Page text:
Of all the ways people can interact with each other, why would anyone choose shaming? Whether it’s about weight or parenting, lifestyle or whatever. Why does an outsider have any right to take a superficial glimpse at someone and blast them on a random, split-second judgement? How does a stranger have any background knowledge on this person’s life or situation? Plainly, the stranger doesn’t.

Me, now, with my own 13-year-old daughter.

My junior-high-self learned an important lesson, one that I have hopefully passed on to my children: I never want to make a person feel bad about who they are or what they look like. To me, it makes much more sense to find something positive to say, to boost someone up, and keep them going strong. The world is a tough place, and you never know what someone is facing. Why spread negativity?

A really cool thing happened a while back. I am a “real” runner girl now. When I run on the track at the gym, I pass people. It’s a small track, and I can pass them a lot, which can be disheartening—I know I don’t like getting lapped. So, ages ago, I started making comments as I passed, like: “You’ve got great form; keep it up!” or “You can do this; you’re doing awesome!” I wasn’t sure if the comments were appreciated in the manner I intended, but I meant for them to be supportive. Well, I was out one day and a woman I didn’t recognize approached me and said, “You’re the girl who runs at the gym, right?”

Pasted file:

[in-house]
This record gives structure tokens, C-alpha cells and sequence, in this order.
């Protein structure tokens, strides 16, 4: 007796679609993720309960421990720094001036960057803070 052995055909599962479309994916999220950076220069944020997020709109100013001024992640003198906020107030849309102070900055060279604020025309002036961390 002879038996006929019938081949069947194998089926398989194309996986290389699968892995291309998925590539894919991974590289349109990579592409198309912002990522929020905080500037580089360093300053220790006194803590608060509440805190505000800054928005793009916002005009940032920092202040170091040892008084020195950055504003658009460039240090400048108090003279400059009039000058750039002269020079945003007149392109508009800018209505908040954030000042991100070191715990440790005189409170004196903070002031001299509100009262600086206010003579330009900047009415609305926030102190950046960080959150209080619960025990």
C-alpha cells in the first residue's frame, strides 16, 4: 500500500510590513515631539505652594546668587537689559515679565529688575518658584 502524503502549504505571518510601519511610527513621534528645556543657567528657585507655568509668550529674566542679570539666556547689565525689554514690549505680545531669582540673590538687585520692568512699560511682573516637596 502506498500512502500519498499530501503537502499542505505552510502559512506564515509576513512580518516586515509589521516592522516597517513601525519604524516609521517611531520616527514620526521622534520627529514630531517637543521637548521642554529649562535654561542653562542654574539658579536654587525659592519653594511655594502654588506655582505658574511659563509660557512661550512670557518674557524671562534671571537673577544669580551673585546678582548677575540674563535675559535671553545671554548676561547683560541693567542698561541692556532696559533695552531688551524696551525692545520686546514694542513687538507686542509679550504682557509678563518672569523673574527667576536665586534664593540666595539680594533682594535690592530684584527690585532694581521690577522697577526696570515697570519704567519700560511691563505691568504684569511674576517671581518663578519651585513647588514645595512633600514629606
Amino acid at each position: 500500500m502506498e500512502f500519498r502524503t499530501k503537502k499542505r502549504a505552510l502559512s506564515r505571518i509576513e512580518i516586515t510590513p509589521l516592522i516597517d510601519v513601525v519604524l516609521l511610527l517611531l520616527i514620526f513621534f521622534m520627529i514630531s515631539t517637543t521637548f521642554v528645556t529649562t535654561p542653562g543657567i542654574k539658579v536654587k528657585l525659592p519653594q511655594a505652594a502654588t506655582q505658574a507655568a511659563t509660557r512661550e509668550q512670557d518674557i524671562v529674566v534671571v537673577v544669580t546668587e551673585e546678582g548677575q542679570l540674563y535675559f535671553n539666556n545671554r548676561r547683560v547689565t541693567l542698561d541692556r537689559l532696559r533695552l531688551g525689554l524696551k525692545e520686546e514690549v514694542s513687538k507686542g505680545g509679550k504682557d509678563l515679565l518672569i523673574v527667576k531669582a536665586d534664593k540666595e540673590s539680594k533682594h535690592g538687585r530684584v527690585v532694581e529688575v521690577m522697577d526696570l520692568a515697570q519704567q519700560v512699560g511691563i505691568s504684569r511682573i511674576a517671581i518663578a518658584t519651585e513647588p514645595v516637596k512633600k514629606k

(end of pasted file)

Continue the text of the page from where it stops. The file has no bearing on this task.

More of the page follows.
“Uh, yeah,” I answered.

“Oh my goodness, I just have to tell you, you always seem to come around the track when I’m about to give up. I keep going because of you. Thank you for cheering me on.”

So simple, to help people find their own strength. Something that shaming will never accomplish. If someone is not as toned, muscular, or svelte as you—or appears in any way different from youguess what? You have two choices. Mind your own business or go over there and say "Hi." Make a friend. Connect with someone. Because what a person looks like doesn’t matter at all, shouldn’t even affect you—but how you act can change their world.

Thursday, June 30, 2016

Who Will Win?

2016 has been quite the little bitch, hasn’t she? We’ve lost musical geniuses, been caught up in Brexit and a bizarre (to say the least) U.S. Presidential election, grieved over increasing violence and terror … some days it seems the whole world is spinning out of control, hatred begetting violence and violence begetting hatred ad infinitum.

I can’t tell you how many nights I’ve gone to sleep with a dull sense of dread, but I probably don’t need to. I’m sure I’m not alone. It seems every day brings more bad news: Orlando, Istanbul, endless others … this month alone there have been 199 terror incidents around the world. How do we not grow numb from grief? Sometimes the numbers are hard to process, or the violence seems so far away, or we just need to shut it out so we can keep functioning.

But let us pause and acknowledge one moment in the horrible history of our world: